My conundrum of wanting to write versus being able to write

Or “I promised myself I would do a little writing every day, and I refuse to break that promise” with a dash of “I resigned myself to not being productive tonight, so I had to prove myself wrong somehow or another.”

I need to write. It’s a compulsion, bordering on a requirement for my very survival (careful, I’m already getting all dramatic about writing and it’s only one line in, because the sub-title doesn’t actually count). If I don’t give my worlds a stage, or my characters the proper chance to have voices, who will? I mean, yes, you could argue that there are only so many, or so few, actual stories, and everything just reworks them to some degree or another, and I would agree to some extent. It’s all in the presentation, I say in such a powerful statement of the obvious that people pointing out how the sky is blue seem to have discovered a brave, new world full of awe-inspiring truths. That sentence was probably a lot more fun to write than it is to read, I imagine. Continue reading

The Forgotten Side to a Fairytale

I’ve been writing for a fair number of years now, and one thing I’ve never been able to work up the nerve to do is ask someone if I could write something inspired by something they created. There have been plenty of times I’ve really considered it, but never quite had the nerve or motivation to ask. 

One day, relatively recently, a four-line story crossed my Dashboard (let’s just gloss over the fact I was on Tumblr, please). I did what I typically would do: liked it, reblogged it, and moved along. And then it stuck with me. Those four lines rattled around in my brain, a frequent distraction.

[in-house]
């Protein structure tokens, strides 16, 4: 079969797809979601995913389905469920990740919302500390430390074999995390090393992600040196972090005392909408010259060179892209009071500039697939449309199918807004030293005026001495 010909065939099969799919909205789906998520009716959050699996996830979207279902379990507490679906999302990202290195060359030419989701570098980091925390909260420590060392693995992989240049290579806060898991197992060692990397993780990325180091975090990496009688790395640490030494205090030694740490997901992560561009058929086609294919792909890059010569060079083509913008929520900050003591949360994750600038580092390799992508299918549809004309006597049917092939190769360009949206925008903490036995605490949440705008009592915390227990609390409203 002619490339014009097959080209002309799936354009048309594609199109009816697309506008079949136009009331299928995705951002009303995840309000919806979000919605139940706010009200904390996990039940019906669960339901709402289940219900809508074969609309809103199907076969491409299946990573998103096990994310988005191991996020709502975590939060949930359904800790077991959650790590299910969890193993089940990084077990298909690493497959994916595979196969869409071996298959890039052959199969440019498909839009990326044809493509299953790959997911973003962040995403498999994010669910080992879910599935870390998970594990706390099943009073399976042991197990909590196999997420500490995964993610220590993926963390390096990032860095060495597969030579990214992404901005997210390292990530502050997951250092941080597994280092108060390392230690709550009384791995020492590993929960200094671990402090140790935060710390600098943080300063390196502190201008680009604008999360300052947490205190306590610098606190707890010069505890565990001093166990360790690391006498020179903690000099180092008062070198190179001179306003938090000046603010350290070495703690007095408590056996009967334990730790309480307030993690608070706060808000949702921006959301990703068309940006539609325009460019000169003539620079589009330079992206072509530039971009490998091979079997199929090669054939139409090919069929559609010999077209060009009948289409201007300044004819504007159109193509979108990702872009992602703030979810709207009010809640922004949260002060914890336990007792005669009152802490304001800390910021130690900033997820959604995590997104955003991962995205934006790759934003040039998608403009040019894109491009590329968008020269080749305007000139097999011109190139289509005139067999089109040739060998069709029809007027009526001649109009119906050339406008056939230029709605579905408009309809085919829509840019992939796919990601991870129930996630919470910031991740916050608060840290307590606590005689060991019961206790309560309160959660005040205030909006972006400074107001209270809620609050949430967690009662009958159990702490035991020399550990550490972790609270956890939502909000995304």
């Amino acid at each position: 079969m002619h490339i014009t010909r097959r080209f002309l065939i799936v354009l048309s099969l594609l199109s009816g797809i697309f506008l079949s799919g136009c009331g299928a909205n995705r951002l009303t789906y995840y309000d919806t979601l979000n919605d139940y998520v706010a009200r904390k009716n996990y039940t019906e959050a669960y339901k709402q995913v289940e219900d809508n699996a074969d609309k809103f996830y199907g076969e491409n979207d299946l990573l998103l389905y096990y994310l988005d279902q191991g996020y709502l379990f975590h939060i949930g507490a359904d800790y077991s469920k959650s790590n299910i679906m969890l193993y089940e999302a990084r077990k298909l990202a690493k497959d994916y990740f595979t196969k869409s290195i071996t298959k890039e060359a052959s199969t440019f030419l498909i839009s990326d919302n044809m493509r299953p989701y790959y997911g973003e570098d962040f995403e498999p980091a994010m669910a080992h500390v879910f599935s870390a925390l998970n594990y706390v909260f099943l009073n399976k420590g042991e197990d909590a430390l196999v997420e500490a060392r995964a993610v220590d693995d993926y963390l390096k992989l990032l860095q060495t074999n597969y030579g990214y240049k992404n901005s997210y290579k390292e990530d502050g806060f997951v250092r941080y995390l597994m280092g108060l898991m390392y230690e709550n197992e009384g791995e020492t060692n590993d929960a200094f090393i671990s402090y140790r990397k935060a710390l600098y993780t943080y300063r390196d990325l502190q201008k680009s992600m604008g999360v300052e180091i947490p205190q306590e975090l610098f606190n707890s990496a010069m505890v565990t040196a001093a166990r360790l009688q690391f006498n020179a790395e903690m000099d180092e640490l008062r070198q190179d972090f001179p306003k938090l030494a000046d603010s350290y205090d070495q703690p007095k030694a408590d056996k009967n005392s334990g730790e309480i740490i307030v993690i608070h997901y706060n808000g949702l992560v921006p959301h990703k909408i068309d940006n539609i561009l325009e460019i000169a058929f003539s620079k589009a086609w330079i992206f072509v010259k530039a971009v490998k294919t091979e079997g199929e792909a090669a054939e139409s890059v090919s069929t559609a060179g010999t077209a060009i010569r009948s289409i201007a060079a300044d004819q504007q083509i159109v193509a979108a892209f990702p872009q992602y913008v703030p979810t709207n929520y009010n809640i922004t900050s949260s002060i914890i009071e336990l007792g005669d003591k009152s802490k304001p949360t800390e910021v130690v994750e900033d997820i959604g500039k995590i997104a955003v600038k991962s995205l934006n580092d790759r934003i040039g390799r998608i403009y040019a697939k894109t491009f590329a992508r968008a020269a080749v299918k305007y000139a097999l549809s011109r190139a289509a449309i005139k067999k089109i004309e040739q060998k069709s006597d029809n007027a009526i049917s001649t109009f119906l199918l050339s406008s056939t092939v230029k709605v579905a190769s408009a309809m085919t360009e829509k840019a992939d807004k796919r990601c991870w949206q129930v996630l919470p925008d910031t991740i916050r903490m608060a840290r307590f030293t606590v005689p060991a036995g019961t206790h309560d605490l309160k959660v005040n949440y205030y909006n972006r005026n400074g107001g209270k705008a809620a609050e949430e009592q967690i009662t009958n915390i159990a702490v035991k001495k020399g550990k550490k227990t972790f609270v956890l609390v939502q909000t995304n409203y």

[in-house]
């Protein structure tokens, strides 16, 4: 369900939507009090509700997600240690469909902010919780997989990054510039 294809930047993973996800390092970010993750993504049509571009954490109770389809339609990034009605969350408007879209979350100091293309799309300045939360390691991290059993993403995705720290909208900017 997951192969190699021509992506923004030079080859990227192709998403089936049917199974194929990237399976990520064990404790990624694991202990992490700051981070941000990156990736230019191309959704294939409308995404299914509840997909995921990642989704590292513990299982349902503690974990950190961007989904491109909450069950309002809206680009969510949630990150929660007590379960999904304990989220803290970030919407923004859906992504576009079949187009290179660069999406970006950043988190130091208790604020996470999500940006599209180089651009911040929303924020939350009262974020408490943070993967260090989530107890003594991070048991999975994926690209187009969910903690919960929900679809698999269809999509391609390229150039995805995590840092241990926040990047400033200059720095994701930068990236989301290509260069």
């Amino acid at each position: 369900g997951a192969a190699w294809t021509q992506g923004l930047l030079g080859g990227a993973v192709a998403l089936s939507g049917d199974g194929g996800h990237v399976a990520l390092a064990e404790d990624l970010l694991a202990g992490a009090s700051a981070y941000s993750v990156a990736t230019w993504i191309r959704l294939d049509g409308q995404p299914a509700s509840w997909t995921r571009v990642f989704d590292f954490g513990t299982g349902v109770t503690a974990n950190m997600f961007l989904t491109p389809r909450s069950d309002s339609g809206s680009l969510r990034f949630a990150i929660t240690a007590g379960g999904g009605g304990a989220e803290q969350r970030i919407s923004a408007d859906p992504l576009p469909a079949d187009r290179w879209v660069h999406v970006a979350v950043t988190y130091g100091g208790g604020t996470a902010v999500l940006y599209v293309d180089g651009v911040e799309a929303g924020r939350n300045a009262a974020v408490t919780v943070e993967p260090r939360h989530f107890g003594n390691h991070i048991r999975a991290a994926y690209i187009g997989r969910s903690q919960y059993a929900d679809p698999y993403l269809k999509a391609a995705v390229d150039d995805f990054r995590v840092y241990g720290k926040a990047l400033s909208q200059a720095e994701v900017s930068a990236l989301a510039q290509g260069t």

So, after a bit of debating on the matter, I messaged caliginosity (who originally posted “the stories fairytales don’t tell”) and asked if I could write a short story based around, and inspired by, their post. Here’s the source material, which can be viewed in its original state here

The prince fought valiantly.
He slayed the dragon.
The princess cried for days.
She loved that dragon.

— The stories fairytales don’t tell
The short story it inspired ended up a little over nine pages. I’m hoping it did the source material justice. Special thanks, again, to caliginosity for letting me write this (so long as I credited the original work and author, of course). Anyway, without further introduction, here’s “The Forgotten Side to a Fairytale.”

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Warpt Factor, installment five

Or “I’m totally trying to compensate for slacking off in my down-and-gloomy moods by churning out more new content, plus I’m back to being all excited about writing.”

I’m queuing this post, but it’s essentially being made the same day as installment four. I know no shame. There may be some minor editing glitches, despite me looking it over a couple times, because my mind is presently focused on a presently top-secret project inspired by a Tumblr post (please remember, I know no shame). That should make an appearance soonish. Anyway, back to Warpt Factor!

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Why whimsy in my writing?

Or “Sorry that I’m not sorry for getting up on my soapbox about writing, because this is my blog about writing (which is something, or so I’m told, I’m relatively good at.” Also, this may end up being on long-ass post. I’m still not sorry. Lastly: confetti and shit! This is totally my hundredth post on Misadventures in Fiction, and that’s really damn exciting for me.

I may have woken up with a touch of a hangover, and a slightly bitter taste in my mouth. My sister, her boyfriend, another friend of hers, and I went to Butcher and the Rye (a restaurant/whiskey bar in Pittsburgh, that was rather nice) last night, and I enjoyed three interesting mixed drinks. I swear this detail is relevant, and it’s not just a small reminder to myself on the matter of being more cautious with what liquors I mix (their blood and sand is delightful, by the way). Stepping back after finishing this post, I can honestly say it was just a framing device with the bitter taste, and a not entirely necessary mention of how I’ve grown fond of scotch in the past year. Hindsight and so on.